Curt Schilling has been retired long enough to have an entire second career start, peak, and fail. Dave Roberts is on the Padres’ coaching staff, teaching other players to steal bases like his famous steal off of Mariano Rivera. Kevin Millar retired and went into broadcasting.
The ownership threw Terry Francona under the bus. The franchise let Theo Epstein move on to a new challenge. About the only Red Sox icons left over from 2004 are David Ortiz and broadcaster Jerry Remy. Thus, Ortiz is the Red Sock above all other Red Sox.
Five years of excellent play earned Kevin Garnett a three-year farewell tour for helping bring a great basketball franchise its first title in twenty two years.
In 10 years of excellent play, David Ortiz brought the Red Sox to heights that nobody alive remembers the Red Sox reaching before he showed up. Heights that they hadn’t reached since Babe Ruth was on the team.
But does that mean that an entity who has paid Ortiz millions upon millions of more money than most people will ever even dream about still owes Papi something more?
This is Boston, after all. Will Garnett’s contract be applauded in its third year, when he’s at the very end of his time on a court and the Celtics can’t afford his replacement because they have no cap room? What if Ray Allen comes back, but he’s the Ray Allen from the 2012 NBA playoffs and no longer an automatic shooter?
Danny Ainge has accepted that risk—that if the Celtics do not perform moving forward he may be put on the “hot seat” for all his sentimentality.
Well, here’s the worst-case scenario regarding Ortiz: The Red Sox decide not to sign him because of his public disappointment with prior negotiations, leading to what has become a tradition with the current front office—the smear campaign on recent departures.
(Signing on with the Red Sox must be like asking Alanis Morissette out—you know that if things don’t go well, they could start singing about you at any moment.)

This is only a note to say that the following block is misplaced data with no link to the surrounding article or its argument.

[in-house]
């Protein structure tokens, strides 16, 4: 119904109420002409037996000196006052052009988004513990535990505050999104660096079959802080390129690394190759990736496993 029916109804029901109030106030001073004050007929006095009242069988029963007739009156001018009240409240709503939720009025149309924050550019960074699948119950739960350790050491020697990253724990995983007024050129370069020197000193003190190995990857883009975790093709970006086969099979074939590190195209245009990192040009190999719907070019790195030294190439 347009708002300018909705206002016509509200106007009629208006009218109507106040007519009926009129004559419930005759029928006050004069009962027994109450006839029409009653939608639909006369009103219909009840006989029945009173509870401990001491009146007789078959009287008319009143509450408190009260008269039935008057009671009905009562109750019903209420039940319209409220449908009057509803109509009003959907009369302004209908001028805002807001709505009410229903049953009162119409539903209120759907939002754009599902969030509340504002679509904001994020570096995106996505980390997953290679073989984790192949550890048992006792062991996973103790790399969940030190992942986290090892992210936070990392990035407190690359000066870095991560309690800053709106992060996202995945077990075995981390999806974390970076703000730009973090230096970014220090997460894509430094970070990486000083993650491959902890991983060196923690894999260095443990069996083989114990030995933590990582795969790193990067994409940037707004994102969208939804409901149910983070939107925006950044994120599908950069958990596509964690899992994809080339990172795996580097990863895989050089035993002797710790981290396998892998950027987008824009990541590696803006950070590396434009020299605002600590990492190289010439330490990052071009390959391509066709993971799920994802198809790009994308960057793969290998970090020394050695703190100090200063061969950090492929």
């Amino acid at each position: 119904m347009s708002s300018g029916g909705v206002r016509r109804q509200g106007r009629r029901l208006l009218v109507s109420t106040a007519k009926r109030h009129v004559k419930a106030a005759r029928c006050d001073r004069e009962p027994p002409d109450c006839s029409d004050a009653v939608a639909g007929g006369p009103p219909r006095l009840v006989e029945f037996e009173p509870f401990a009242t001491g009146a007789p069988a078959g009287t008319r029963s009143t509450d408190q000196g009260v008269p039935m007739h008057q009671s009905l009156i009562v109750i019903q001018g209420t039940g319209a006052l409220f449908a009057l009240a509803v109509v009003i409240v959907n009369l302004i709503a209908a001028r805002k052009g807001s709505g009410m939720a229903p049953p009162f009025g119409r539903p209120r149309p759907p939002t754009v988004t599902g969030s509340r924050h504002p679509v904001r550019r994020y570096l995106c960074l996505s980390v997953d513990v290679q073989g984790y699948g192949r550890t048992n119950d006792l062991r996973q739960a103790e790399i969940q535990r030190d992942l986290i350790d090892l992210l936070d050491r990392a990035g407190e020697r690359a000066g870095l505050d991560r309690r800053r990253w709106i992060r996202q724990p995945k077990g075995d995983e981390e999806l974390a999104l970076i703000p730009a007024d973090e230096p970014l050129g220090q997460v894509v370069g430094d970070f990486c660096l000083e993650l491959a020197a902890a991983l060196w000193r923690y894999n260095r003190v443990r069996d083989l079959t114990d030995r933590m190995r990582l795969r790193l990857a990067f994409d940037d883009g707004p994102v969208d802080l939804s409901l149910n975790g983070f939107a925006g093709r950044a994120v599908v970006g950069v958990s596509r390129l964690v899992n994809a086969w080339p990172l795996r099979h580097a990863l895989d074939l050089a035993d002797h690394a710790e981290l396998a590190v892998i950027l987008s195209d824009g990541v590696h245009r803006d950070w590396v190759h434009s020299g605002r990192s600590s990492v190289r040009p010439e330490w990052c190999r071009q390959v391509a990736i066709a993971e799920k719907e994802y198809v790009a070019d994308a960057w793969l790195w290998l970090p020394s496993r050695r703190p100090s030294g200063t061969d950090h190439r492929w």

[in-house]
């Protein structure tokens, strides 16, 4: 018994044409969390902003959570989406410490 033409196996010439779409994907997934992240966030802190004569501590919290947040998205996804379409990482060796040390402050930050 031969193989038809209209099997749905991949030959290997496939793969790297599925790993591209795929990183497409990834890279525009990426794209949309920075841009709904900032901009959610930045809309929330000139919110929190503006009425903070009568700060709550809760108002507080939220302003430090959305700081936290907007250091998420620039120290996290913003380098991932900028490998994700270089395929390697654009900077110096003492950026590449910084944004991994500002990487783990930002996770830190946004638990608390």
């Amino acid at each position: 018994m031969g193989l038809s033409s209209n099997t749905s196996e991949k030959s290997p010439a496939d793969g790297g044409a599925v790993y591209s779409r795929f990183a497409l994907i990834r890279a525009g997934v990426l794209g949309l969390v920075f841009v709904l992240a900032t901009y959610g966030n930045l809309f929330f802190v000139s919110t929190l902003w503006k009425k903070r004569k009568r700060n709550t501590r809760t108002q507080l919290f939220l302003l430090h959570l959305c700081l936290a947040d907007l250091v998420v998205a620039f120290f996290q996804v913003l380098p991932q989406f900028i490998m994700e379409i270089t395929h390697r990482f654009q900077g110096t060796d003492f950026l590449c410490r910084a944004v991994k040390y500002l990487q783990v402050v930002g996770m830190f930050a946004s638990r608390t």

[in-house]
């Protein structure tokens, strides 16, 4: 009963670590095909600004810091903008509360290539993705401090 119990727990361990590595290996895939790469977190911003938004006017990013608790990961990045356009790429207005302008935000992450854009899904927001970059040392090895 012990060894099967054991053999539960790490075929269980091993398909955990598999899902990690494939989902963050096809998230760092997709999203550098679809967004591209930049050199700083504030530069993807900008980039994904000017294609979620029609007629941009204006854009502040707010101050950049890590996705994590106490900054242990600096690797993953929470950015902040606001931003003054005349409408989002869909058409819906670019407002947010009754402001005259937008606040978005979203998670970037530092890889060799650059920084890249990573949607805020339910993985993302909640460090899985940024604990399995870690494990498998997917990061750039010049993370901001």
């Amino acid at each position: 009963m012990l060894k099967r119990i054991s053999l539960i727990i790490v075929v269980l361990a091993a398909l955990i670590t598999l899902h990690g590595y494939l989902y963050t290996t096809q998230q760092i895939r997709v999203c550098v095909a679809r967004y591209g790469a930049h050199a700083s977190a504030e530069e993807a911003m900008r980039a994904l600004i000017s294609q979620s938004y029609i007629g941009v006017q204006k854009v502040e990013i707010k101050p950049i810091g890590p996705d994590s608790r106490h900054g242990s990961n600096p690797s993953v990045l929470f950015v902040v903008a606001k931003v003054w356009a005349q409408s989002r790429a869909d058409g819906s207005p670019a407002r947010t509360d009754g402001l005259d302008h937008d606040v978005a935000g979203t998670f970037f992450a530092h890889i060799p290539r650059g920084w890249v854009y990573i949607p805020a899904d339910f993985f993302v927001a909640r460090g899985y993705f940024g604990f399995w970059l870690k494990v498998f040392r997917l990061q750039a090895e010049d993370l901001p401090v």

With Ortiz energized and angered, he decides to sign with a team whose short right field porch lends itself perfectly to his lefty pull-hitter swing: the New York Yankees.
If he hits so much as one home run wearing those pinstripes, Ben Cherington will be subject to the kind of scrutiny that only Dan Duquette knows firsthand. Remember that Duquette was never forgiven locally for claiming that Roger Clemens was in “the twilight of his career” in the mid-1990s.
That was still the headline when Duquette went out and traded for one of the greatest pitchers baseball has ever seen in Pedro Martinez. Whiffing on Clemens was still Duquette’s story when he signed Manny Ramirez to a long-term deal.
This is a man who pulled off one of the most lopsided trades anyone can remember—giving up Heathcliff Slocumb for Derek Lowe and Jason Varitek—and yet was run out of town because he made a mistake on one player. (Of course, according to the Mitchell Report, maybe Duquette had a point all along.)
So for Ben Cherington, that’s the worst-case scenario for upsetting David Ortiz: he becomes Dan Duquette Part II.
For reference: It took Dan Duquette another ten years to find a general manager job in Major League Baseball after he was no longer required in Boston.
If I were Cherington, I would not want to alienate my lone remaining superstar—not to mention all of Ortiz' many fans.